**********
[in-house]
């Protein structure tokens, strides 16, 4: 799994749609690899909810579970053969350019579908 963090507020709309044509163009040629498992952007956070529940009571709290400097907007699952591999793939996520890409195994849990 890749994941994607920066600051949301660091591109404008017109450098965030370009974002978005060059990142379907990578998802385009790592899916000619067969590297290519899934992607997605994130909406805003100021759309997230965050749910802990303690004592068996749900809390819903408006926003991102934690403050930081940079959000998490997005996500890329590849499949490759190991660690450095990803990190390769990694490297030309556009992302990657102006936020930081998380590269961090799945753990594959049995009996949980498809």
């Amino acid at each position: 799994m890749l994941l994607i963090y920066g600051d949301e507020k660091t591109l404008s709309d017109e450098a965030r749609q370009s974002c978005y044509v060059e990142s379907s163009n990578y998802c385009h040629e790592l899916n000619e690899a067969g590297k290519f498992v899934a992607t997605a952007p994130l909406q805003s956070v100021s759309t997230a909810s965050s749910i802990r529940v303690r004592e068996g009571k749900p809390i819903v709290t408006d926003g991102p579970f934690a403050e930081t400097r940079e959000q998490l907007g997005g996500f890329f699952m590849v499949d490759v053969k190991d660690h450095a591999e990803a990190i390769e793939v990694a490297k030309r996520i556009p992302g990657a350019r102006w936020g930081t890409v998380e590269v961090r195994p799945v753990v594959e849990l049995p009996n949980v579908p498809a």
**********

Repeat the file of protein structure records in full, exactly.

[in-house]
């Protein structure tokens, strides 16, 4: 799994749609690899909810579970053969350019579908 963090507020709309044509163009040629498992952007956070529940009571709290400097907007699952591999793939996520890409195994849990 890749994941994607920066600051949301660091591109404008017109450098965030370009974002978005060059990142379907990578998802385009790592899916000619067969590297290519899934992607997605994130909406805003100021759309997230965050749910802990303690004592068996749900809390819903408006926003991102934690403050930081940079959000998490997005996500890329590849499949490759190991660690450095990803990190390769990694490297030309556009992302990657102006936020930081998380590269961090799945753990594959049995009996949980498809």
């Amino acid at each position: 799994m890749l994941l994607i963090y920066g600051d949301e507020k660091t591109l404008s709309d017109e450098a965030r749609q370009s974002c978005y044509v060059e990142s379907s163009n990578y998802c385009h040629e790592l899916n000619e690899a067969g590297k290519f498992v899934a992607t997605a952007p994130l909406q805003s956070v100021s759309t997230a909810s965050s749910i802990r529940v303690r004592e068996g009571k749900p809390i819903v709290t408006d926003g991102p579970f934690a403050e930081t400097r940079e959000q998490l907007g997005g996500f890329f699952m590849v499949d490759v053969k190991d660690h450095a591999e990803a990190i390769e793939v990694a490297k030309r996520i556009p992302g990657a350019r102006w936020g930081t890409v998380e590269v961090r195994p799945v753990v594959e849990l049995p009996n949980v579908p498809a």